The biggest blessing. How to practice enough Shukr that Hamd takes over

“Blessed” has become a hashtag without any thought behind it. And I don’t think anyone would disagree that all of us are blessed. Just the fact that I’m typing this blog entry now and you’re reading it now is testament to how blessed we are.

Blessed and lucky have become synonymous terms and may be to some extent, I can see some similarities in the perception of them. But…… here’s what I’ve learned from my own life and from how many positive people have made their life positive by counting their blessings and not blaming their luck.

Feeling blessed is a state of mind. It has got nothing to do with the actual occurrence of happy things and accomplishments. To acknowledge a blessing is as simple as breathing, eating, laughing and even just being. That’s all we need to count our blessings.

When we acknowledge our blessings we automatically practice some mindfulness exercises like contentment, gratitude, شکر, and happiness.

“Feeling blessed is so easy to make a part of our lifestyle that I sometimes wonder why momentary desolation comes over”.

I once heard this from a woman at the mosque who was a recent immigrant and was also just getting her child diagnosed with bilateral sensorineural hearing loss. I wondered how she remained so positive when she depended on all meals at the mosque, when her husband struggled to find a job and had children, one of whom was fast on the track to needing a cochlear implant and many therapies a week. I was intrigued.

“Sister! Do you never get sad?”

“I get sad. Many times. Then I think of the fact that I have my child and this is a blessing. I am in a country where he can get the best therapies and medical management. That’s a blessing. The mosque allows us to eat all three times a day. That’s a blessing. So when I think about it, my blessings are much more than my set backs. It’s very easy to continue feeling blessed”.

As she was saying this I was wondering! This is a strange woman. She is feeling blessed for having a child with profound hearing loss. And for being dependent on the mosque’s charity. How positive have you got to be in order to feel so positively affected by adversity in life!

She is an inspirational woman. Now three years out of our above-mentioned conversation, she is teaching Arabic at our Islamic school, has a son who is almost caught up and not in speech therapy anymore and her husband works at our local Walmart. When I see her and compare to where she was just three years ago I don’t think she would’ve done all this so happily and enjoyably if she didn’t believe in counting her blessings in everything that was happening to her.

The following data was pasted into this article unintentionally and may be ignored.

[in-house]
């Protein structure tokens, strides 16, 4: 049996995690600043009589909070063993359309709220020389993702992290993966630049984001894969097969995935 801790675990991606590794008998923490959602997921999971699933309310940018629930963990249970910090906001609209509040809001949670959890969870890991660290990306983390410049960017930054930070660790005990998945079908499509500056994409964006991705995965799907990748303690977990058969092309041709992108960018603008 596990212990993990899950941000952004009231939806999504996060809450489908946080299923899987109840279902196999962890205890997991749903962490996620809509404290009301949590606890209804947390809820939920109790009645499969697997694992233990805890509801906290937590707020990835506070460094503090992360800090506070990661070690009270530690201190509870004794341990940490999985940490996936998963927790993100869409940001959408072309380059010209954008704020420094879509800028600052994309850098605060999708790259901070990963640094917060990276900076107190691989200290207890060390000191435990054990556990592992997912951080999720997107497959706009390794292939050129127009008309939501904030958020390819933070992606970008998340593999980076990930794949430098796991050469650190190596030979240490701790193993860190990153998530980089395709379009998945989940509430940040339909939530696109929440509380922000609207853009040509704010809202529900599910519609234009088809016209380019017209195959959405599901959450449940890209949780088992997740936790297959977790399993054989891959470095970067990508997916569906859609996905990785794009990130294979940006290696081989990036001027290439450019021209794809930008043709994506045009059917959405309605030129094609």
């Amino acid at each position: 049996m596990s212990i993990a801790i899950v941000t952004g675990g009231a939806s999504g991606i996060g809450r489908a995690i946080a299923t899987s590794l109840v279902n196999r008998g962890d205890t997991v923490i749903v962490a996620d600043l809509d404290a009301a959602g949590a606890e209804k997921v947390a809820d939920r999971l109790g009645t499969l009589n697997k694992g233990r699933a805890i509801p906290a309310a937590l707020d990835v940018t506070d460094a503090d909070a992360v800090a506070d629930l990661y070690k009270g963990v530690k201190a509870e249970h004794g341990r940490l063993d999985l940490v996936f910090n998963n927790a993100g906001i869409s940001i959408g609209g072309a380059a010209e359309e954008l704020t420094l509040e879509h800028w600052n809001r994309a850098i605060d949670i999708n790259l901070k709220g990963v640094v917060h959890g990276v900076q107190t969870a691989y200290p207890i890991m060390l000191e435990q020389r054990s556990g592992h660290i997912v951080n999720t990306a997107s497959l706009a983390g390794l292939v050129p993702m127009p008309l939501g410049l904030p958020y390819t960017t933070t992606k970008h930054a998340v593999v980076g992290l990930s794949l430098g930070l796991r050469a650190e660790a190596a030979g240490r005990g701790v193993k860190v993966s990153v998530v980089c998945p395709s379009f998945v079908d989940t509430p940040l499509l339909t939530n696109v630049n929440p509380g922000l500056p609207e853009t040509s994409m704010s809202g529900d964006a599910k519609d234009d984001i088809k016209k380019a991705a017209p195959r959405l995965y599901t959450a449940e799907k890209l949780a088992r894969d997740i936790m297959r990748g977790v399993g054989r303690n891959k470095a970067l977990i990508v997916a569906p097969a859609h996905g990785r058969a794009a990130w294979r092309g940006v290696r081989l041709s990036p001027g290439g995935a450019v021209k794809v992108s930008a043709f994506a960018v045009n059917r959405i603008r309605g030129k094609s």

Have you heard the expression ” a blessing in disguise”? Have you ever wondered what blessings were stored for us in seemingly adverse circumstances of our lives? Blessing in disguise is one of my favorite expressions in order to initiate a mental response of gratitude and trying to see the good in every untoward circumstance by Allah.

Luck is a different concept. It’s a hard concept. Thinking that good things come to us as intended for us or written for us doesn’t induce the same gratefulness. It makes us feel privileged. Like our life is following an amazing program. Feeling “lucky” and not “blessed” also takes away from humility. The faith in luck makes us look privileged like we were born with good luck. And that Allah’s generosity isn’t to account for. When actually everything that happens for us has Allah’s generosity as a part of it.

Shukr or Giving Thanks is an important part of our belief in Allah. Allah loves the thankfulness that we show, whether by subjugating ourselves to Him or by devoting ourselves to His creation. But Shukr is actually a slightly more nuanced concept than its conceptually close but essentially different counterpart Hamd or Giving Praise.

Shukr is actually a trade of sorts. We get something from someone, including Allah, and say thanks for it. Thanks is a very situational word. It doesn’t occur without a context attached to it. Thanks is the least we can do or say in response to kindness and generosity. It has limited independent meaning.

Hamd is actually a selfless, no-context, no strings attached word. It is simply Giving Praise. Hamd is for Allah. Allah commands Hamd. He likes it and more than that, it helps us stay close to Him.

Imagine any other being that gets our praise without some iota of a context attached to it. Well since we’ve imagined, I can say that parents are praised sometimes by kids without the parent doing much in the way of deserving that praise. But that’s pretty much it. Our praise for anyone beyond our parents isn’t without a reason or in some cases, an ulterior motive.

But for Allah we reserve unconditional praise. We praise Him for his exaltation and His rank. We praise Him for His divinity and His being our creator. We praise Him unconditionally.

So here’s how I think Shukr and Hamd cross paths and become evolutionally close.

When we make a practice of Shukr, when we look for a blessing to be thankful, when we look for a chance to say “Allah! I thank you” we enter a state of mind that becomes sensitive to generosity and kindness and rewards by Allah. We become acutely conscious of how the current situation beats the alternative always. We become involved in the concept of counting blessings and shun the concept of wanting more. This induces gratefulness and gratitude. When we practice Shukr all the time, we start to identify Allah with Shukr and because each time we express Shukr, we express some degree of Hamd too, slowly, imperceptibly, Hamd takes over. Where Shukr was more, Hamd becomes more. Where we remembered Allah when we felt blessed, we now praise Allah just cuz. Where we looked for a reason to say thanks, now we look for the time to praise Him. That’s how we practice enough Shukr that Hamd takes over.

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